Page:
I mentioned above the weird formatting?  Let me get into that a minute.  The prologue, as I mentioned, is backstory. One person is trying to sell him to another, or he’ll have to kill child!Lamora.  It immediately sets up tension, interest in an MC we haven’t met yet, and a whole lot of worldbuilding.  The numbered chapters follow Locke and his gang as adults.  The “Interludes” follow Locke as a child and all the trouble he gets into.  I have never seen backstory used like this, and it is superbly well done.  Every piece of backstory, as I mentioned above, serves to enhance the current plot–while also unravelling the mystery of what Locke did as a kid to get him this reputation.  If you want to look at how to weave backstory in, read this book.  If you want to look at how to weave worldbuilding in, read this book.

I don’t even know what to call the world of this book.  The whole thief-infested city of Camorr is built on and around these alien structures.  There’s magic, but true sorcery is extremely rare.  There’s the tech and clothing level I’d expect out of steampunk or gaslamp, but there’s no steam or gas.  Instead, nearly everything runs on fascinating uses of alchemy and these alien structures that can’t be destroyed.  (Which really makes you wonder–what happened to the one that is destroyed?)

Overall, I would highly recommend this book, especially if you’re righting ne’er-do-well protagonists.  My only caveats are: there are a lot of casual gay slurs throughout the book, which was a lot more off-putting to me the second time I read it (being more immersed in the queer community now than I was back then); if you’re not a fan of swearing in books, this is not the book for you.

Recommended for: fans of rogue characters, fans of heist movies, fans of high-stake action, fans of unusual worlds, writers wanting to examine a unique structure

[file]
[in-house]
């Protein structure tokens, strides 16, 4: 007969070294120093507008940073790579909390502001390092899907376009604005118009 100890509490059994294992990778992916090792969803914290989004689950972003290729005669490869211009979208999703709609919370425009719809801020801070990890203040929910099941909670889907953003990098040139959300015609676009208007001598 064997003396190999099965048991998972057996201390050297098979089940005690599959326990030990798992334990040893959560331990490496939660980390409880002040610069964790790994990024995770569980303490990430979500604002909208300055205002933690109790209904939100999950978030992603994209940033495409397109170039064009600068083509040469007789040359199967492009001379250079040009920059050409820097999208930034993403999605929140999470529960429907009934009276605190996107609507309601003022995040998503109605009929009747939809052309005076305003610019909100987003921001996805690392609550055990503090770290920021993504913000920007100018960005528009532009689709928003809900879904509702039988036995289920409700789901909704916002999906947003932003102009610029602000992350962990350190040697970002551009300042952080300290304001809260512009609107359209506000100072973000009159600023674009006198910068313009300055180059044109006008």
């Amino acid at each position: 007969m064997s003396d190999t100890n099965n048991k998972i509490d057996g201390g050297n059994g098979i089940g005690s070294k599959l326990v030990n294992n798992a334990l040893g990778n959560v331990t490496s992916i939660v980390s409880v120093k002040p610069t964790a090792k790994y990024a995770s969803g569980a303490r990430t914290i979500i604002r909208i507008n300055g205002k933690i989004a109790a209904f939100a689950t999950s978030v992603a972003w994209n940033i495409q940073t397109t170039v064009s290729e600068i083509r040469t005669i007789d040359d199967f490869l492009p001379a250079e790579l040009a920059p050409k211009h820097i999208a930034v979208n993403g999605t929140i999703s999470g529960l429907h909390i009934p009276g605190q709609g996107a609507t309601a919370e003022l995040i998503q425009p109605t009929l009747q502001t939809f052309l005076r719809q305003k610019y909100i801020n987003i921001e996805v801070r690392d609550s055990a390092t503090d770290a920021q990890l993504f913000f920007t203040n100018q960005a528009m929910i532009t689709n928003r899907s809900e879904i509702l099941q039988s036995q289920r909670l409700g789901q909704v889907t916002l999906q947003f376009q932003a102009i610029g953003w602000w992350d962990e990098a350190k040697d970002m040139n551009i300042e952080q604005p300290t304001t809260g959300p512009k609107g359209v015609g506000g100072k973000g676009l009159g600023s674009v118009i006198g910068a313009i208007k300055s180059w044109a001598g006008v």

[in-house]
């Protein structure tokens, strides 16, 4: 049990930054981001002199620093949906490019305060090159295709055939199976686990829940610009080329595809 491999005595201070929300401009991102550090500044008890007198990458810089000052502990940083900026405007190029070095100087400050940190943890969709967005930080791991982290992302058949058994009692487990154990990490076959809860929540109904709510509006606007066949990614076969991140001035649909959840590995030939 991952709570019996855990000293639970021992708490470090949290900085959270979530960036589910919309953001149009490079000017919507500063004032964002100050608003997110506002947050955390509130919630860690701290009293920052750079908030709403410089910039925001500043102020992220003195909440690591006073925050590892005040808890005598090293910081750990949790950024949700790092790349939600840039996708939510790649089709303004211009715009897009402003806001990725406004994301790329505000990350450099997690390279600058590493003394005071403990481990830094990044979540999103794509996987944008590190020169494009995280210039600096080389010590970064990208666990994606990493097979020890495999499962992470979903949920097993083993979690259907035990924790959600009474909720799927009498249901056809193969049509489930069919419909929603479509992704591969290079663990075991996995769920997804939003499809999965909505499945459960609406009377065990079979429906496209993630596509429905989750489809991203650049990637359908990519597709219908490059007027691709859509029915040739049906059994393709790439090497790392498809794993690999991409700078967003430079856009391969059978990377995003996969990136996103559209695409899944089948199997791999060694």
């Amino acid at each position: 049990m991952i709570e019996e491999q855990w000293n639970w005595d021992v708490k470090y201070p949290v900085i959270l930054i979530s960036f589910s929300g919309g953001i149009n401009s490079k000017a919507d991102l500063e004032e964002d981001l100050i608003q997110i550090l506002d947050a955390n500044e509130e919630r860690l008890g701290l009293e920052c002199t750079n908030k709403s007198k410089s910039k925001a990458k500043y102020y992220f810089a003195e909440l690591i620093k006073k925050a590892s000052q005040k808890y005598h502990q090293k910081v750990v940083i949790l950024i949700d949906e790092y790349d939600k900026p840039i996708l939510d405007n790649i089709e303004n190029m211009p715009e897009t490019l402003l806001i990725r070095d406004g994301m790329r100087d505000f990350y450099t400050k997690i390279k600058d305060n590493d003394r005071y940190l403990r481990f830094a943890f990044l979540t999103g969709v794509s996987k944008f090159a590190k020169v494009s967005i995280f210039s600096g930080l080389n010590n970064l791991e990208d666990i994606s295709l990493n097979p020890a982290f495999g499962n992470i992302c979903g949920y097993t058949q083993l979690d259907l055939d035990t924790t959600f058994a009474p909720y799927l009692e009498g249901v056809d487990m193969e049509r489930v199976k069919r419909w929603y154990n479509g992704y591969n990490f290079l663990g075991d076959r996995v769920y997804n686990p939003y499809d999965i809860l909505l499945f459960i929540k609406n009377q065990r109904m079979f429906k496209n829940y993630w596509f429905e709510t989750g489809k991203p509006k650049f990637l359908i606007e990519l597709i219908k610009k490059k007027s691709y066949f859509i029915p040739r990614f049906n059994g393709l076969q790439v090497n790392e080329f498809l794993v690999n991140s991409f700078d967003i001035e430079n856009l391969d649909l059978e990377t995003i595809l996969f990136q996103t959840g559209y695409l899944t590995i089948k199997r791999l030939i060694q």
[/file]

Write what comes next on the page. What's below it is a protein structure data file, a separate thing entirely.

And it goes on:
Book Review – Harbinger of the Storm

This is the sequel to Servant of the Underworld, which I reviewed hereHarbinger of the Storm continued the first’s standard of correctly-written polytheism that matters to both the characters and world.  I realize this is historical fantasy and the gods referenced aren’t even mine, but I have never felt so acknowledged as a Pagan reader.  It’s wonderful.  If you want to know how to write polytheism correctly in fantasy, read this series (Obsidian and Blood).


Like the first, this book purports to be a mystery novel.  And there is a murder being solved, don’t get me wrong.  But as a lover of political fantasy, I felt like this was political fantasy at its finest.

The king is dead and the throne does not go straight to the heir. The council must vote between a number of worthy candidates.  And, in true political fashion, everyone has their own agenda and their own favorite.  This being fantasy, magic is part of the way they put forth those agendas and the use of dangerous magic is part of the mystery our hero must solve.

The stakes have definitely increased in this book.  Servant of the Underworld focused on saving his brother’s life amidst inter-temple drama.  In Harbinger of the Storm, all of humanity is threatened is threatened by the politicking.  Our hero is constantly racing the clock to protect the Fifth World.  And I like Acatl even more now than I did in the first book–he’s lost some of his family baggage and is more sure of himself and his role as a priest in a bellicose culture.

New characters are introduced, old characters take on new roles, and even beloved favorites are not safe from death.

Highly recommended.



Recommended for: Fans of the first book, those who want non-Western fantasy, fans of mysteries, worldbuilders, fans of high-stakes fantasy

Book Review: Dark Currents

Jacqueline Carey is one of my favorite authors.  I adore her Terre d’Ange novels and I enjoyed her Banewrecker duology.  This is Carey’s second Urban Fantasy (UF) series, but the first I’ve read, and I expected to enjoy it.

I didn’t.

I think my unfondness of it is pretty specific to me.  With a series called “Agent of Hel” (as in, the Norse goddess Hel, not the Christian hell) and the polytheism of Moirin in the Naamah trilogy, I was really looking forward to a modern Pagan lead in UF.  Instead, it’s Yet Another Christian Protagonist.

Really?  You can’t have a modern polytheist being the one to serve a Pagan deity?  Really?

*deep sigh*

To be clear, this is not a problem with the book, this is a problem with my expectations.  I was hoping for some recognition, some acknowledgement that people like me exist in more than just a mocking reference.  UF is the natural place for modern Pagans to show up.  We’re here.  We exist.  We are intimately familiar with these gods you keep referencing.  And yet, time and time again, it’s Christian protagonist after Christian protagonist.*  It’s Christian cosmology being seen as stronger/more important in every iteration, with every author.